Cronkite biography recalls the atmosphere surrounding the Kennedy assassination in Dallas, drawing comparisons with today's political climate.
Remembering how to hate
I’ve been reading Douglas Brinkley’s new book, Cronkite, and have found it fascinating.
I had the privilege of visiting with the legendary news announcer when he was in Madison several years ago to do a fundraiser for “WisconsinEye,” the C-SPAN-like public affairs network that airs many of the state’s governmental meetings, including our contentious Legislature.
Cronkite had gone from a “Unipresser” (the nickname for United Press wire service reporters) in the late ’30s, into the war years of the ’40s and then on to CBS Television, where he eventually became the most trusted network news purveyor in America.
It’s a huge book and Brinkley devotes a good share of its space to Cronkite’s marathon on-the-air performance covering the assassination of John F. Kennedy. Video clips are still shown of Cronkite somberly taking off his glasses and clearly in emotional pain looking into the camera like a trusted uncle and announcing that the president was dead. The nation collectively gasped.
But what struck me more about “Uncle Walter’s” iconic announcing that dreadful week was the closing of his newscast on Nov. 25, 1963, just after JFK was laid to rest in Arlington Cemetery.
Brinkley quotes from it:
“It is said that the human mind has a greater capacity for remembering the pleasant than the unpleasant. But today was a day that will live in memory and in grief. Only history can write the importance of this day: Were these dark days the harbingers of even blacker ones to come, or like the black before the dawn shall they lead to some still as yet indiscernible sunrise of understanding among men, that violent words, no matter what their origin or motivation, can lead only to violent deeds?” ...
“Tonight there will be few Americans who will go to bed without carrying with them the sense that somehow they have failed. If in the search of our conscience we find a new dedication to the American concepts that brook no political, sectional, religious or racial divisions, then maybe it may yet be possible to say that John Fitzgerald Kennedy did not die in vain.”
The passage — “violent words, no matter what their origin or motivation, can lead only to violent deeds” — made me pause. I was on active duty in southern Oklahoma most of 1963 and we had access to many Texas newspapers, which nearly daily printed letters and columns decrying Jack Kennedy as some kind of un-American political villain. The week of JFK’s ill-fated visit to Texas, some right-wingers took out full page ads in the newspapers to inform the president he wasn’t welcome in Dallas.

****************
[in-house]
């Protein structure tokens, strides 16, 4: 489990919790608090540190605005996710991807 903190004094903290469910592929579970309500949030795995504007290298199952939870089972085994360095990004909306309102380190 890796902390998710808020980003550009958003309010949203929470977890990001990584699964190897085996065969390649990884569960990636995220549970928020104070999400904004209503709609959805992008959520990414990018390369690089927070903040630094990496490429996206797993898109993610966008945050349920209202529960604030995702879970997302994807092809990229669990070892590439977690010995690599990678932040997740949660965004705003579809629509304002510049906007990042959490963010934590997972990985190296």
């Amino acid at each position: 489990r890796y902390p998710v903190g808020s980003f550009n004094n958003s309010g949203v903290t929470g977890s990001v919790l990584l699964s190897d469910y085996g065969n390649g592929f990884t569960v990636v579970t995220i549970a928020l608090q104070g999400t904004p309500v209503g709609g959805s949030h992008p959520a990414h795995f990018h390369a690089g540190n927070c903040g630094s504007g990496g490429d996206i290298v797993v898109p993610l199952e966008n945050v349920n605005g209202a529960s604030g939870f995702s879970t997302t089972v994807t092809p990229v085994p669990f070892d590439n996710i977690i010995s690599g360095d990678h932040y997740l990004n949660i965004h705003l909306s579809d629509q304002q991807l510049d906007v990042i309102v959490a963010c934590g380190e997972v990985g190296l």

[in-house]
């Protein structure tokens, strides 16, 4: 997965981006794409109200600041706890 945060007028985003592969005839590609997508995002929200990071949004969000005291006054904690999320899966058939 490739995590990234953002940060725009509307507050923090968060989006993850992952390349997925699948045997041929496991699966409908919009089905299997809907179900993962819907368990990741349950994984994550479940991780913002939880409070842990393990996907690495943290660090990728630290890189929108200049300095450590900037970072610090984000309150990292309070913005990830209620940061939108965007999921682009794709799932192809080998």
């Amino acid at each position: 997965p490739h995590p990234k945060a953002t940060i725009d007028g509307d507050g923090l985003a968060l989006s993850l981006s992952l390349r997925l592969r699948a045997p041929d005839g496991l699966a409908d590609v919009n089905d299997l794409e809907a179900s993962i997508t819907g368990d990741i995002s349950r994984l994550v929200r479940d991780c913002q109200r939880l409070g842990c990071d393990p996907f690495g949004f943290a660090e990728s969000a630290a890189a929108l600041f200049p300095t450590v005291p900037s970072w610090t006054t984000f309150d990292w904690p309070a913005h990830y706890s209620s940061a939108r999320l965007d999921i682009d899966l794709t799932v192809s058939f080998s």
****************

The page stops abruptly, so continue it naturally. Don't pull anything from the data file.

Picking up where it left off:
Shortly after the assassination, the late Dallas Morning News reporter Warren Leslie even wrote a book about those times in Texas. “It is an extraordinary thing when an American city does not trust itself to receive the president of the United States in dignity,” Leslie wrote. “Dallas did not so trust itself — and with reason.”
The reason, he went on to say, was the stridency and dominance of right-wing politics that had the blessing of the city’s business elite.
“Almost without exception, there are people who feel that their greatest enemy is not the Soviet Union or Communist China, but the government of the United States,” he added. “They feel their worst enemies are other Americans who disagree with them. They are not equipped to deal with contradictory evidence; when it appears, they boo it and hiss it to make it go away.”
He was not suggesting that this attitude OK’d shooting the president, but it helped create an atmosphere where a person like a Lee Harvey Oswald felt it was acceptable to do so.
Today, when I look at emails and commentaries on online news stories and columns, I wonder if we haven’t devolved to those days of hate and intolerance. The vitriol spewed about President Obama, for instance — most of it nothing more than a product of ignorance and plain, old bigotry — is nothing short of scary. Besides the juvenile rants about his being a Muslim and a foreigner, some openly call for his scalp. It makes me ill.
And, as Leslie wrote some 49 years ago, the people commenting are not equipped to deal with contradictory evidence and when it appears they just boo and hiss to make it go away.
Walter Cronkite’s warning in 1963 that violent words can only lead to violent deeds is a clear warning to this very day.
(A version of this article originally appeared in the opinion section of the Capital Times.)
October 9, 2012
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Dave Zweifel is editor emeritus of the Capital Times and a FightingBob.com contributing editor.